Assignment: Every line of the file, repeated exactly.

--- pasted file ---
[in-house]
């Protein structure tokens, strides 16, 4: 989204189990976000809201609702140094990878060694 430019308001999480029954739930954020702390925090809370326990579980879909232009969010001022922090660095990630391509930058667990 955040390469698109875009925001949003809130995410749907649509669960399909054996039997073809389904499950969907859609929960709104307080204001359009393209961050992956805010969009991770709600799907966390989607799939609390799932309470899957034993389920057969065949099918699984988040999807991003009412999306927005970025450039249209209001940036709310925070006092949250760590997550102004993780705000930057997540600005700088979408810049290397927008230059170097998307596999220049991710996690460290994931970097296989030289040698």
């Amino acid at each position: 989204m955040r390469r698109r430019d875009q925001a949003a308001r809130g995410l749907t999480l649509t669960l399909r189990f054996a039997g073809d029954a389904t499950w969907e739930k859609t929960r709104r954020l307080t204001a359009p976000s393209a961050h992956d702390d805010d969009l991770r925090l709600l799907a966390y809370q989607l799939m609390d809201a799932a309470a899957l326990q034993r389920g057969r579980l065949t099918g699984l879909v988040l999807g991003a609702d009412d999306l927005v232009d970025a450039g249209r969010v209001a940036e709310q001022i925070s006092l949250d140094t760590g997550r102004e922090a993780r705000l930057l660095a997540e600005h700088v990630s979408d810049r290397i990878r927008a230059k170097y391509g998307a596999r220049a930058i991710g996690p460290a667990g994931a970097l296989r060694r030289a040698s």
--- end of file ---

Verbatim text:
[in-house]
């Protein structure tokens, strides 16, 4: 989204189990976000809201609702140094990878060694 430019308001999480029954739930954020702390925090809370326990579980879909232009969010001022922090660095990630391509930058667990 955040390469698109875009925001949003809130995410749907649509669960399909054996039997073809389904499950969907859609929960709104307080204001359009393209961050992956805010969009991770709600799907966390989607799939609390799932309470899957034993389920057969065949099918699984988040999807991003009412999306927005970025450039249209209001940036709310925070006092949250760590997550102004993780705000930057997540600005700088979408810049290397927008230059170097998307596999220049991710996690460290994931970097296989030289040698």
């Amino acid at each position: 989204m955040r390469r698109r430019d875009q925001a949003a308001r809130g995410l749907t999480l649509t669960l399909r189990f054996a039997g073809d029954a389904t499950w969907e739930k859609t929960r709104r954020l307080t204001a359009p976000s393209a961050h992956d702390d805010d969009l991770r925090l709600l799907a966390y809370q989607l799939m609390d809201a799932a309470a899957l326990q034993r389920g057969r579980l065949t099918g699984l879909v988040l999807g991003a609702d009412d999306l927005v232009d970025a450039g249209r969010v209001a940036e709310q001022i925070s006092l949250d140094t760590g997550r102004e922090a993780r705000l930057l660095a997540e600005h700088v990630s979408d810049r290397i990878r927008a230059k170097y391509g998307a596999r220049a930058i991710g996690p460290a667990g994931a970097l296989r060694r030289a040698s």